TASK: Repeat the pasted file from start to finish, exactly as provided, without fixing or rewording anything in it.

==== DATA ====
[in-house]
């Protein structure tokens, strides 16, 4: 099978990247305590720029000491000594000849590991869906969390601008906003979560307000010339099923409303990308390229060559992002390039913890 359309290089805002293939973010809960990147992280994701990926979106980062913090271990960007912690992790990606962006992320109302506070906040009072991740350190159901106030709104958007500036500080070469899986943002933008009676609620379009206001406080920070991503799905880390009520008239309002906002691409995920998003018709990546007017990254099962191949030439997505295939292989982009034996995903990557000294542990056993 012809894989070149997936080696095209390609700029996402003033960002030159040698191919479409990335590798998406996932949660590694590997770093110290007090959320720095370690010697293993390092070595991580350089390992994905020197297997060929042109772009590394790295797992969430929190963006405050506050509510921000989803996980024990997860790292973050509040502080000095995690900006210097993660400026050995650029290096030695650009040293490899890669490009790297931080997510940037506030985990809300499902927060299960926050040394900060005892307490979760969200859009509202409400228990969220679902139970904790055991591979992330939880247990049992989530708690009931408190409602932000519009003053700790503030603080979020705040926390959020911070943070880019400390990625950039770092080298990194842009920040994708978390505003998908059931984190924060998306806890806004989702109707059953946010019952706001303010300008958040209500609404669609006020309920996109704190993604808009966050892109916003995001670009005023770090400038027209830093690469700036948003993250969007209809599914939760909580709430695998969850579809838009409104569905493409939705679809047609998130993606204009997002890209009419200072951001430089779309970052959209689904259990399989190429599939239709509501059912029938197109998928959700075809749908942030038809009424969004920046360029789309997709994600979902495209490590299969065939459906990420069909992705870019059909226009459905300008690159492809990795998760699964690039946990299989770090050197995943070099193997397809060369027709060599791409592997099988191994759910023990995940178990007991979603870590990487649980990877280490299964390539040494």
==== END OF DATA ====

[in-house]
């Protein structure tokens, strides 16, 4: 099978990247305590720029000491000594000849590991869906969390601008906003979560307000010339099923409303990308390229060559992002390039913890 359309290089805002293939973010809960990147992280994701990926979106980062913090271990960007912690992790990606962006992320109302506070906040009072991740350190159901106030709104958007500036500080070469899986943002933008009676609620379009206001406080920070991503799905880390009520008239309002906002691409995920998003018709990546007017990254099962191949030439997505295939292989982009034996995903990557000294542990056993 012809894989070149997936080696095209390609700029996402003033960002030159040698191919479409990335590798998406996932949660590694590997770093110290007090959320720095370690010697293993390092070595991580350089390992994905020197297997060929042109772009590394790295797992969430929190963006405050506050509510921000989803996980024990997860790292973050509040502080000095995690900006210097993660400026050995650029290096030695650009040293490899890669490009790297931080997510940037506030985990809300499902927060299960926050040394900060005892307490979760969200859009509202409400228990969220679902139970904790055991591979992330939880247990049992989530708690009931408190409602932000519009003053700790503030603080979020705040926390959020911070943070880019400390990625950039770092080298990194842009920040994708978390505003998908059931984190924060998306806890806004989702109707059953946010019952706001303010300008958040209500609404669609006020309920996109704190993604808009966050892109916003995001670009005023770090400038027209830093690469700036948003993250969007209809599914939760909580709430695998969850579809838009409104569905493409939705679809047609998130993606204009997002890209009419200072951001430089779309970052959209689904259990399989190429599939239709509501059912029938197109998928959700075809749908942030038809009424969004920046360029789309997709994600979902495209490590299969065939459906990420069909992705870019059909226009459905300008690159492809990795998760699964690039946990299989770090050197995943070099193997397809060369027709060599791409592997099988191994759910023990995940178990007991979603870590990487649980990877280490299964390539040494």